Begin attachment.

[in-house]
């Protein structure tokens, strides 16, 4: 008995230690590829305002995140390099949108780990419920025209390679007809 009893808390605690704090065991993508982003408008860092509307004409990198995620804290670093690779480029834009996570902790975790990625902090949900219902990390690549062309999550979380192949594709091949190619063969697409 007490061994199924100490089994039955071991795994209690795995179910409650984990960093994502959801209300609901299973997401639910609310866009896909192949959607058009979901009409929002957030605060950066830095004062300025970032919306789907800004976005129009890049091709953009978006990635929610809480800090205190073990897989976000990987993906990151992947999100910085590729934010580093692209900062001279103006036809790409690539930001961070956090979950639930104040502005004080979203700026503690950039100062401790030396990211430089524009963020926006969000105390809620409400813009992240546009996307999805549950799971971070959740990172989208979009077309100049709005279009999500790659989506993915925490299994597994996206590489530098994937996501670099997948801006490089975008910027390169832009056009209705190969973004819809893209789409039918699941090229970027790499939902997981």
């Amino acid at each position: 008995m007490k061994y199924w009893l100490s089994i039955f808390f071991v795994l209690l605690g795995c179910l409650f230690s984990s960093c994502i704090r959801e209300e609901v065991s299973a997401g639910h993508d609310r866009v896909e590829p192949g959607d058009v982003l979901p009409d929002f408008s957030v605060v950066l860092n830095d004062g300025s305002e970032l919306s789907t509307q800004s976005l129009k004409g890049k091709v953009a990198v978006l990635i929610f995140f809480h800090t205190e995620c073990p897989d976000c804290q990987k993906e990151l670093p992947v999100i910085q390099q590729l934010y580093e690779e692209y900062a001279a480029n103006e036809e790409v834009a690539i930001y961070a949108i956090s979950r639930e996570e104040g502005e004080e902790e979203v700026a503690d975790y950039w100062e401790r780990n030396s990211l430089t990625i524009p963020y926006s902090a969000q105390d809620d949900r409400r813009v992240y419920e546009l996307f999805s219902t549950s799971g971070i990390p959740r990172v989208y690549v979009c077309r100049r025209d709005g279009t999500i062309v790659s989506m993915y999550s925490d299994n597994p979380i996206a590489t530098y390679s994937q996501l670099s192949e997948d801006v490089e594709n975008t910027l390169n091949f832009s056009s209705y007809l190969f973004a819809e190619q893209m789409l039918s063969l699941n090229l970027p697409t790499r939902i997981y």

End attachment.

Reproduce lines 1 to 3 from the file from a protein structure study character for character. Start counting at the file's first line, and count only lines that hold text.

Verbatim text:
[in-house]
């Protein structure tokens, strides 16, 4: 008995230690590829305002995140390099949108780990419920025209390679007809 009893808390605690704090065991993508982003408008860092509307004409990198995620804290670093690779480029834009996570902790975790990625902090949900219902990390690549062309999550979380192949594709091949190619063969697409 007490061994199924100490089994039955071991795994209690795995179910409650984990960093994502959801209300609901299973997401639910609310866009896909192949959607058009979901009409929002957030605060950066830095004062300025970032919306789907800004976005129009890049091709953009978006990635929610809480800090205190073990897989976000990987993906990151992947999100910085590729934010580093692209900062001279103006036809790409690539930001961070956090979950639930104040502005004080979203700026503690950039100062401790030396990211430089524009963020926006969000105390809620409400813009992240546009996307999805549950799971971070959740990172989208979009077309100049709005279009999500790659989506993915925490299994597994996206590489530098994937996501670099997948801006490089975008910027390169832009056009209705190969973004819809893209789409039918699941090229970027790499939902997981």
């Amino acid at each position: 008995m007490k061994y199924w009893l100490s089994i039955f808390f071991v795994l209690l605690g795995c179910l409650f230690s984990s960093c994502i704090r959801e209300e609901v065991s299973a997401g639910h993508d609310r866009v896909e590829p192949g959607d058009v982003l979901p009409d929002f408008s957030v605060v950066l860092n830095d004062g300025s305002e970032l919306s789907t509307q800004s976005l129009k004409g890049k091709v953009a990198v978006l990635i929610f995140f809480h800090t205190e995620c073990p897989d976000c804290q990987k993906e990151l670093p992947v999100i910085q390099q590729l934010y580093e690779e692209y900062a001279a480029n103006e036809e790409v834009a690539i930001y961070a949108i956090s979950r639930e996570e104040g502005e004080e902790e979203v700026a503690d975790y950039w100062e401790r780990n030396s990211l430089t990625i524009p963020y926006s902090a969000q105390d809620d949900r409400r813009v992240y419920e546009l996307f999805s219902t549950s799971g971070i990390p959740r990172v989208y690549v979009c077309r100049r025209d709005g279009t999500i062309v790659s989506m993915y999550s925490d299994n597994p979380i996206a590489t530098y390679s994937q996501l670099s192949e997948d801006v490089e594709n975008t910027l390169n091949f832009s056009s209705y007809l190969f973004a819809e190619q893209m789409l039918s063969l699941n090229l970027p697409t790499r939902i997981y």